According to new research, more than nine out of 10 facilities management companies lack the skills or resources to develop employee-facing mobile apps in-house.
A report published by mobile data capture specialist, WorkMobile, found that employee-facing mobile apps play a key role in facilities management firms’ enterprise mobility strategies, with 100 per cent of businesses making use of the technology.
However, while in-house app development offers businesses the necessary flexibility when it comes to tailoring and implementing effective mobile solutions – particularly crucial following the recent rise of remote working and social distancing – a staggering 91 per cent are unable to do so successfully.
The research found that more than half (55 per cent) of IT teams in the industry don’t have the time or capacity to develop their own apps, while 18 per cent do not have the coding skills and expertise required to do so.
Given the growing digital skills shortage, and the prevalence of apps in both our professional and personal lives, it is unsurprising that 40 per cent of FM CIOs have found it difficult to recruit employees with the right mobile development expertise.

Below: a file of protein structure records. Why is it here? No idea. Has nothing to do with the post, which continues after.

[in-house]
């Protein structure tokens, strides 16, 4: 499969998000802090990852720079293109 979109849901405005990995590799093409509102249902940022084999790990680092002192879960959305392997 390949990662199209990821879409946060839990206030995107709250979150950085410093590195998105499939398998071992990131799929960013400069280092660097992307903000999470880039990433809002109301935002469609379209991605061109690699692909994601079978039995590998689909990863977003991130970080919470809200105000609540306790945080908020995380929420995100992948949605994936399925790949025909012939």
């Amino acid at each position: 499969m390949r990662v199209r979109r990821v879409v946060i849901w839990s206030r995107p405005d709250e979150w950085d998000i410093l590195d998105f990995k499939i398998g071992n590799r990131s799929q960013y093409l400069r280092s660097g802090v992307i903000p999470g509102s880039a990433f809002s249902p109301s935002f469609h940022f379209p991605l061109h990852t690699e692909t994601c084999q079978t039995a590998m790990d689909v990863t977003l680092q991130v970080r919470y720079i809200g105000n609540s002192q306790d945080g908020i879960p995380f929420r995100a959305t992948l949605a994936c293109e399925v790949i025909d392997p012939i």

The research also found that even among those businesses that are capable of developing their own apps, many have struggled to make them a success.
Almost two thirds (64 per cent) of IT teams in the FM sector have experienced problems developing apps within a particular timeframe, while 29 per cent have had difficulties developing apps for a range of operating systems and devices. As a result, 82 per cent have been forced to abandon the development of an app before completion.
Colin Yates, Chief Support Officer at WorkMobile, commented: “These statistics are very concerning in the current climate, given the crucial role that mobile solutions play in a successful enterprise mobility strategy.
“Even pre-pandemic, enabling remote working was the most common pressure CIOs faced from the rest of the C-suite, according to half of those surveyed. And with so many more people now working away from the office, that pressure is greater than ever.
“The past few months have also shown us that in order for businesses to succeed, agility is absolutely key. In-house mobile app development can be a really cost-effective way for CIOs to respond quickly to ever-changing external factors, and ensure employees always have the right tools to do their jobs.
“However, with so many teams facing such significant barriers to in-house app development, they could find themselves struggling more than necessary over the coming months to keep up with rapidly evolving business requirements.”
In light of these difficulties, the research revealed that 64 per cent of FM CIOs would be interested in using a no-coding mobile app toolkit as an alternative to developing apps in-house themselves.
Forty-four per cent said that they believe no-coding mobile apps would reduce the workload for their team, a third think that they would enable their teams to implement mobile solutions more quickly, and 29 per cent expect they would find it easier to adhere to financial budgets.